In the summer of 2001, I was 16 years old. My family was visiting New York City before the school year started. We were in front of the MTV studios in Times Square about an hour before the taping of Total Request Live, a popular live television show that featured the top-requested music videos of the day.  Before the show started taping, the producers came outside and talked to the people standing in front of the studio.  They approached my family and asked me if I wanted to attend the live taping inside of the studio, and of course I said, “yes!”  

Excited and nervous, I went upstairs, expecting only to watch the show and clap when cued by the producers.  During the taping, the producers announced that one of my favorite artists, Janet Jackson, was one of TRL’s special guests that day. I was elated.

A few minutes before Janet came on stage, a producer asked the audience who wanted to ask Janet a question.  I didn’t hesitate; I immediately stood up (literally got out of my seat!) and told the producer that I wanted to ask Janet a question. I’m still unsure of how I was able to come up with the question on the spot, but somehow, I told the producer the question that I would ask, and the producer approved, letting me know that I would be asking Janet a question momentarily.  In that moment, my heart was palpitating.  I was both excited and absolutely terrified. I began to question myself, asking “why did I volunteer for this?” and “am I going to freeze on national television?”  

[See the video for what happened next, or skip the video and continue reading.]

Thankfully, I didn’t freeze. I asked Janet my question, gave her a hug, and went back to school with an interesting summer vacation story to tell my classmates.  More importantly, I learned an important life lesson from that experience that I have never forgotten. 

LESSONExhibit unwavering courage in the face of fear. At 16 years old, I was TERRIFIED to go on live television to ask a superstar a personal question. But, I knew that this was a once in a lifetime opportunity.  It was now or never. 

In life, we are presented with so many “now or never” moments. Over the years, I have learned that fear is often the greatest threat to experiencing the most rewarding moments. 

Therefore, we must act bravely in the face of fear. I thank Brené Brown for her outstanding scholarship on the topic of courage, and I highly recommend her books Daring Greatly and Dare to Lead for anyone who needs encouragement on facing their fears. I have learned that if the prospect of something makes me nervous, I’m on the right path. That discomfort is usually my sign to lean in further. A great experience could be on the other side of the fear.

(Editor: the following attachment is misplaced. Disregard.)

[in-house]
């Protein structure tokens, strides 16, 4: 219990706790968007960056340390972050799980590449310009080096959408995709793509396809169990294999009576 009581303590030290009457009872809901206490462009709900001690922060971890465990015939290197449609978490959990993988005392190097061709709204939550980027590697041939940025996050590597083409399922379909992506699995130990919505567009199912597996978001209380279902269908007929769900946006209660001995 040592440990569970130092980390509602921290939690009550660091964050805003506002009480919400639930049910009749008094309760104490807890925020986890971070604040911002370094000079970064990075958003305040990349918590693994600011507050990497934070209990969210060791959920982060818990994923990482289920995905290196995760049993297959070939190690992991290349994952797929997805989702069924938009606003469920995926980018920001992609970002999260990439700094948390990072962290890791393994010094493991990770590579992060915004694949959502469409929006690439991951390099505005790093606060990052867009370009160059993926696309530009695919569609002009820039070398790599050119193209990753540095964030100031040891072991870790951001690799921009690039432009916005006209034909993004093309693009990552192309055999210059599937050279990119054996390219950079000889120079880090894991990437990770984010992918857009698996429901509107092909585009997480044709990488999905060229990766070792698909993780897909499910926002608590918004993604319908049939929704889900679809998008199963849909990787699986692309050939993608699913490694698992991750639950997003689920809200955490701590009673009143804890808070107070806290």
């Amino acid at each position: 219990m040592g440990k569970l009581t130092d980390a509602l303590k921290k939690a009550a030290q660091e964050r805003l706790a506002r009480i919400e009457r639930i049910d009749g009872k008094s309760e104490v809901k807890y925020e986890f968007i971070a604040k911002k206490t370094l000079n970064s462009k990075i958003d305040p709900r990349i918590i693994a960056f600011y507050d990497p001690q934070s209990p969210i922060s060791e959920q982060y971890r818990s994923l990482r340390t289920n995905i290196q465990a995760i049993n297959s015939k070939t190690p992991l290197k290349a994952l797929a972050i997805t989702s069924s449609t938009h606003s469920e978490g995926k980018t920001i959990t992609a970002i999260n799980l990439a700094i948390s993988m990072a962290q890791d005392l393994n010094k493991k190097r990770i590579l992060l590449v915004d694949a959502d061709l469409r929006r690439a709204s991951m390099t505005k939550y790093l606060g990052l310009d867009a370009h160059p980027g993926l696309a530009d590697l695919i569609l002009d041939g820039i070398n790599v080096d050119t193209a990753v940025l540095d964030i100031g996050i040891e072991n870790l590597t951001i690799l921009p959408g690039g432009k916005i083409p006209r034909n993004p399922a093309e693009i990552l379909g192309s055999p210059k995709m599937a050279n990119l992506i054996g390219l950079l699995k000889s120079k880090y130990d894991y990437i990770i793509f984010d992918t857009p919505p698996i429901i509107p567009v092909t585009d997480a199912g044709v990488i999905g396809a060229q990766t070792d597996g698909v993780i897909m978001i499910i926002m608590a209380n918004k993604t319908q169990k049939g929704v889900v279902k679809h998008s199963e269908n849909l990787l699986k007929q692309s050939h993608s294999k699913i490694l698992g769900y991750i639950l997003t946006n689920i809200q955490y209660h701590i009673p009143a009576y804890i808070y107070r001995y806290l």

• Ms. Childress is the managing attorney and founder of the Childress Firm PLLC, an employment law firm based in Washington, D.C. Ms. Childress holds a Bachelor of Arts in Government and African American Studies from the University of Virginia and a Juris Doctor from the University of Virginia School of Law. Ms. Childress graduated Phi Beta Kappa and with High Distinction from the University of Virginia in 2007. After law school, Ms. Childress served as a federal judicial law clerk in the United States District Court for the District of Maryland. Ms. Childress has served as an associate at two global law firms and as an attorney for the United States Department of Justice. Ms. Childress represents clients in all aspects of employment law. Ms. Childress has litigated retaliation, discrimination, sexual harassment, non-competition, trade secret, unfair labor practice, and whistleblower cases before various tribunals. In addition to being an attorney, Ms. Childress is the creator and author of the Juris P. Prudence children's book collection, featuring fictional 11-year-old lawyer, Juris P. Prudence. Ms. Childress has held leadership roles in the National Bar Association’s Young Lawyers Division and the Washington Bar Association’s Young Lawyers Division. She has been the recipient of several honors, including the National Bar Association’s 2018 Young Lawyer of the Year Award, the Washington Bar Association’s 2017-2018 Young Lawyer of the Year Award, the National Bar Association’s 40 under 40 Best Advocates Award, the Kim Keenan Leadership & Advocacy Award, the Greater Washington Area Chapter of the National Bar Association’s Rising Star Award, and recognition by the National Black Lawyers as one of the top 100 black attorneys. Ms. Childress has been featured in numerous publications, including Forbes, Essence, the Huffington Post, Success, and Entrepreneur.